Today, like the KO roses, nobody looks at their best after the first flush, but when we get more sun and drier days, the WL picks up and the new growth is now beginning from the center:

This plant makes too many things happy for me to rip it out just because it goes limp for a while. It is always covered with bees and hummingbirds. I have Artemesia Powis Castle at the end of the drive which is so big and happy in full sun and dry soil. But it doesn't bloom and no bees or birds are attracted to it. Perhaps interplanting your row of catmint with a taller flower, e.g. echinacea, would help?

The blossoms are beginning so the wait for richer color between the WL first flush and the opening of the coneflowers is only, maybe 2 weeks.

Just and idea. Best, Jane


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RE: The low down on Walker's Low

Very pretty effect along your fence, Jane, and I love all the bloom in the background. Is that your rhododendrons that you moved?

Jane, I'm curious. I knew it was catmint, but I didn't realize it was the same one that cat's like. Do cat's just smell it, or rub themselves on it? What kind of effect does it have on them?

We are watching a family member's cats right now and they are indoor cats and I wondered if I could bring a few stems in the house for them. If I gave it to them, do I have to be careful they don't eat it or anything?


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RE: The low down on Walker's Low

I was just thinking yesterday that it might be time to get rid of WL. It didn't sprawl until recently, but it certainy looks awful, and if I cut it back, that section will have bare spot. On the other hand, the globeflowers and daylilies behind it will be visible. Guess I'll cut it back and see what happens.


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RE: The low down on Walker's Low

Hi PM2, Yes, that is part of the rhody border in the background and yes, the cats do all that you mentioned: Roll in it, eat the leaves, and lay in the middle of it if they feel like it - something I do not encourage. Take a few leaves, pinch/pierce them with your fingernail to let the aroma really come out, scrunch them up and offer it to the cat. If he/she eats the leaves, or rolls in them, fine. It's like a glass of wine I guess, evens out their world for a little while. Ivy (my Siamese) follows me to the mail box every morning and waits for me to grab a couple of leaves which she smells and then follows me back to the porch where she downs them in a single gulp. She's 10, it's routine. Sorry to take up your post, DtD,just trying to help another cat get high, lol. It's safe, PM2. Some cats do, some don't.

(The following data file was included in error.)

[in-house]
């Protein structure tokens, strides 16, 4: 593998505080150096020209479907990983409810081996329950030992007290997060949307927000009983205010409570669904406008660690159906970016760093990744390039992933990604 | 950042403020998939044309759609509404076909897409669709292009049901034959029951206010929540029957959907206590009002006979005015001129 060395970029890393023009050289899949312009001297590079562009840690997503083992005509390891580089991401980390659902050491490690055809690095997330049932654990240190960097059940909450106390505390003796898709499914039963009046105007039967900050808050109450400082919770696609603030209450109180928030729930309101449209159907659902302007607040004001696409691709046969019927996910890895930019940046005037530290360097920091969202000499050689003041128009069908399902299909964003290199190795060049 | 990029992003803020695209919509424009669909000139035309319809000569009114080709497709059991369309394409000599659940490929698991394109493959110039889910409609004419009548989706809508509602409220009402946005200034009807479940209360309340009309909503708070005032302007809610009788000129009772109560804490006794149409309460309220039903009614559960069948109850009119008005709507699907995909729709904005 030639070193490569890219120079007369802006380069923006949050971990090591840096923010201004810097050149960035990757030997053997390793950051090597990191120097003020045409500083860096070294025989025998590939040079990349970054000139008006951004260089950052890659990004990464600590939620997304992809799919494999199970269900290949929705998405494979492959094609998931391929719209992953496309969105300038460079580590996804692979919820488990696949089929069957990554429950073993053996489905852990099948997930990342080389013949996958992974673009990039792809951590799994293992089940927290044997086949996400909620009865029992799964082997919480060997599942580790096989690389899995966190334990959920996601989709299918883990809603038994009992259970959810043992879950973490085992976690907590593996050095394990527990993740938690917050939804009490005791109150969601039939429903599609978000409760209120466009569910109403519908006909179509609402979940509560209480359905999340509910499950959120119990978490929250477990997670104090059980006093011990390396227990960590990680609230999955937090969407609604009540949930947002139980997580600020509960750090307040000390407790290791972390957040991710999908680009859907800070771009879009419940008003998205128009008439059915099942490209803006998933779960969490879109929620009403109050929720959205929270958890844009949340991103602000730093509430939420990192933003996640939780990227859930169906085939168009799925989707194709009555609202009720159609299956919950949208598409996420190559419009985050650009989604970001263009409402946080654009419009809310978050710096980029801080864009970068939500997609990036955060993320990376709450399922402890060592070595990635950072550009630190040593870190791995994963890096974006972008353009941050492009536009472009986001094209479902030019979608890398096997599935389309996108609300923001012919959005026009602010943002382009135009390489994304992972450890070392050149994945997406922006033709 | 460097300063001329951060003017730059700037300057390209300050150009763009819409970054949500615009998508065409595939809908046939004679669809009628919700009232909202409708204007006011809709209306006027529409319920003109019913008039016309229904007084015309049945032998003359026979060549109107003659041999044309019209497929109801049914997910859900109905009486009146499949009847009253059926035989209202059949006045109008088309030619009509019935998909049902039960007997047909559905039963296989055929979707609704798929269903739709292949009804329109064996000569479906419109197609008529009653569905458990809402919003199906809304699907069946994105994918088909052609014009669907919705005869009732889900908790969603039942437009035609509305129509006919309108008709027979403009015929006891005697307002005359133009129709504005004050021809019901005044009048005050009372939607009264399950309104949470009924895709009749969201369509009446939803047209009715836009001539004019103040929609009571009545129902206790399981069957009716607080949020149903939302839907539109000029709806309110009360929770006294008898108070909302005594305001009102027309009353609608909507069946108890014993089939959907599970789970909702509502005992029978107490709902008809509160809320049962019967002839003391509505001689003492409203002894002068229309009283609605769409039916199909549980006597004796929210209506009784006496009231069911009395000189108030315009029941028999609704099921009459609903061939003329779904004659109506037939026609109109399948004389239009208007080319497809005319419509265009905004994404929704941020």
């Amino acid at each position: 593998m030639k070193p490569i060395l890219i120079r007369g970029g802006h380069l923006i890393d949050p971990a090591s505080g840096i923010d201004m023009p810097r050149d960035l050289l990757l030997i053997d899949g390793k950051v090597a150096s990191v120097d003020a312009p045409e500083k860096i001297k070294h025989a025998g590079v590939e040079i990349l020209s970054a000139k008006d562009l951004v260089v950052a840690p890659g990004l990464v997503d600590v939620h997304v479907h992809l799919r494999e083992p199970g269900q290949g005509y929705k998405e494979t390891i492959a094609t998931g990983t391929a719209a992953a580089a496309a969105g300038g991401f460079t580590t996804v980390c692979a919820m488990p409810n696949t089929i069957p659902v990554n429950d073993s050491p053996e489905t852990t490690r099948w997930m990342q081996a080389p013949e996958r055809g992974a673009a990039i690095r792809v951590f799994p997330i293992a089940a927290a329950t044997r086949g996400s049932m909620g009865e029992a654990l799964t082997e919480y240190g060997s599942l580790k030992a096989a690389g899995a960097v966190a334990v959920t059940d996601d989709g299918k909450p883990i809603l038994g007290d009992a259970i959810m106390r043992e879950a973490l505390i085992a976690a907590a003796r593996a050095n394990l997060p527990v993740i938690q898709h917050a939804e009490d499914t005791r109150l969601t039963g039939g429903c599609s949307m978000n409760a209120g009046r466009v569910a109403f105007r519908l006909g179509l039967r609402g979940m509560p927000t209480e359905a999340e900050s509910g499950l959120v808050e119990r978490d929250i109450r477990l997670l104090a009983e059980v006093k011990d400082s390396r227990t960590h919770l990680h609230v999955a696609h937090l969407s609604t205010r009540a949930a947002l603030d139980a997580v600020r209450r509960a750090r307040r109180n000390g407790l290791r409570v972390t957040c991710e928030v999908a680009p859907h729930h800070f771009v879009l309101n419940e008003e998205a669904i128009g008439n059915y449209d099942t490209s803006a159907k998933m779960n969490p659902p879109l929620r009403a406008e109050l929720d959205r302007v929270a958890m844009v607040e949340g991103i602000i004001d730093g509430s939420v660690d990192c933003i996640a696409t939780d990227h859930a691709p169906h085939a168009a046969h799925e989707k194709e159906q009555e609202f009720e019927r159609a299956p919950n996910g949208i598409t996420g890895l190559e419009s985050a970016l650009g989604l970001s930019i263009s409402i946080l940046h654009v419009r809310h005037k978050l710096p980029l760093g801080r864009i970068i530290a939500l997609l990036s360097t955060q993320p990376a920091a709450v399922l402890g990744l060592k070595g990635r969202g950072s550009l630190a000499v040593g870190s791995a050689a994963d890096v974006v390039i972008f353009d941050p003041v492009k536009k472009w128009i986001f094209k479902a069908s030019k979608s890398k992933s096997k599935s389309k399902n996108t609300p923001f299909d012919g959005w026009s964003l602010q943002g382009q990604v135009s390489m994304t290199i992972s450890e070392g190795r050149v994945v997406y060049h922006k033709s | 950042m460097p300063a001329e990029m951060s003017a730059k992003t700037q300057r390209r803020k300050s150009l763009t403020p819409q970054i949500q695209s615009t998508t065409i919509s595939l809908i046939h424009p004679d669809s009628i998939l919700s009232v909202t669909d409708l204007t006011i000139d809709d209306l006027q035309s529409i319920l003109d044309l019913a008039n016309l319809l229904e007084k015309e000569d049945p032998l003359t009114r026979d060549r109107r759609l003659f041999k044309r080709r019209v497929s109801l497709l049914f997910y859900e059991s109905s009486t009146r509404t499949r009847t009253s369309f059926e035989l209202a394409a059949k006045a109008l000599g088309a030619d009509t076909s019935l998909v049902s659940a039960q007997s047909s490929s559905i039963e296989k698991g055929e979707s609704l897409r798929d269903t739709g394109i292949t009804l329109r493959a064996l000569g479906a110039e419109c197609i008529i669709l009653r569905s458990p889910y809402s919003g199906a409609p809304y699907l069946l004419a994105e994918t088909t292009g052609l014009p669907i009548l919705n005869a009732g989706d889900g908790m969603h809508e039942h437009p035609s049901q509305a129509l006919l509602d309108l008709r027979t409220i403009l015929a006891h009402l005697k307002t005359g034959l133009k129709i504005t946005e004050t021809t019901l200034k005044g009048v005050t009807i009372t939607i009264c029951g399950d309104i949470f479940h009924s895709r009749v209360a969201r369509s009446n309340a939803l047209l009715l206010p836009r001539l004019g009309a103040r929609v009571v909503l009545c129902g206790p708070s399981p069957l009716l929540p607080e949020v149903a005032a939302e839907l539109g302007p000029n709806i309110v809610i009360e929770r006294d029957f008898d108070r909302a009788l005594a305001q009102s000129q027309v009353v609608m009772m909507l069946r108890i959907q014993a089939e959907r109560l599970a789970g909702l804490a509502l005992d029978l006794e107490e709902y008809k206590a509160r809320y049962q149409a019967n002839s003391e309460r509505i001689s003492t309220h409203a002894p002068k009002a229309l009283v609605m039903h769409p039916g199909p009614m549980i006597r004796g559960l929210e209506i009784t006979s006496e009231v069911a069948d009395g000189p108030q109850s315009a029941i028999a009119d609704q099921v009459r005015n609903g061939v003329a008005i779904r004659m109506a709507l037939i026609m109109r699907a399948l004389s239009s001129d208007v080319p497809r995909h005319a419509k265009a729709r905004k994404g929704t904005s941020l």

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RE: The low down on Walker's Low

I cut mine back yesterday. It looks pretty bare, but the patio's now about 2 feet wider than it was on Saturday - that's how much they were sprawling. I left the piles of cut foliage all day, because the bumblebees were having so much fun with it and also because it smelled fantastic.

I did this early in the day when it was misting out, and wore thick rubber-covered gloves, to avoid bee bites. I tried to be careful and leave some of the new central growth - the plant does tend to renew itself.

I also have a love-hate relationship with this plant, but it's tending more towards the love side at the moment! Thanks for all the feedback - lots to consider here. I'll see if I can track down a photo of the height of the WL display in my garden, and add one of the low point, which would be right about ... now.